Admissibility of expert evidence
Admissibility of expert evidence

The following Dispute Resolution guidance note provides comprehensive and up to date legal information covering:

  • Admissibility of expert evidence
  • Admissibility of expert evidence—CEA 1972
  • Is expert evidence admissible and 'reasonably required'—Rule 35.1
  • Declaring sections of expert reports inadmissible
  • Court specific guidance

This Practice Note looks at the admissibility of expert evidence under CPR Part 35 and the Civil Evidence Act 1972 (CEA 1972). In particular, it considers whether evidence is admissible and the courts’ approach as to whether expert evidence is ‘reasonably required to resolve the proceedings’ so as to grant permission to adduce that expert evidence under CPR 35.1.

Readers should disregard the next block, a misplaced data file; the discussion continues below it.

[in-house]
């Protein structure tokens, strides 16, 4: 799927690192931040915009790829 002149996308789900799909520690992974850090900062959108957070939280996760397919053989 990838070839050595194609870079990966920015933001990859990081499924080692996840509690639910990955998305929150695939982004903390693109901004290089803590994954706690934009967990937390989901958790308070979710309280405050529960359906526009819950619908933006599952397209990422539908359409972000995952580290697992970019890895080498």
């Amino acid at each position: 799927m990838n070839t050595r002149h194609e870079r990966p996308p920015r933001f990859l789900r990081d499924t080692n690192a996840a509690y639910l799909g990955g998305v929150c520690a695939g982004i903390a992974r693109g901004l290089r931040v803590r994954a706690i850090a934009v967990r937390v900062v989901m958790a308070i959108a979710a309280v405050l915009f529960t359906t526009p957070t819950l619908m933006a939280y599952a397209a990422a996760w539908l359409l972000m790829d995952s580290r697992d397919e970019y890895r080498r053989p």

This Practice Note provides guidance on the interpretation and application of the relevant provisions of the CPR. Depending on the court in which your matter is proceeding, you may also need to be mindful of additional provisions—see further below.

For guidance on applying for permission to adduce expert evidence under CPR Part 35, see Practice Note: Applying for permission to adduce expert evidence.

Note that when instructing experts, you are expected to have regard to:

  1. all relevant CPR Rules and Practice Directions

  2. the Guidance for the instruction of experts in civil claims (the Guidance). The Guidance replaced the 'Protocol for the Instruction of Experts to give Evidence in Civil Claims', which had been annexed to CPR PD 35, on 1 December 2014

  3. Practice Direction Pre-Action Conduct and Protocols, para 7

Admissibility of expert evidence—CEA 1972

The admissibility of a witness’s opinion evidence is set out in CEA 1972, s 3. The CEA 1972 provides that where a person is called as a witness in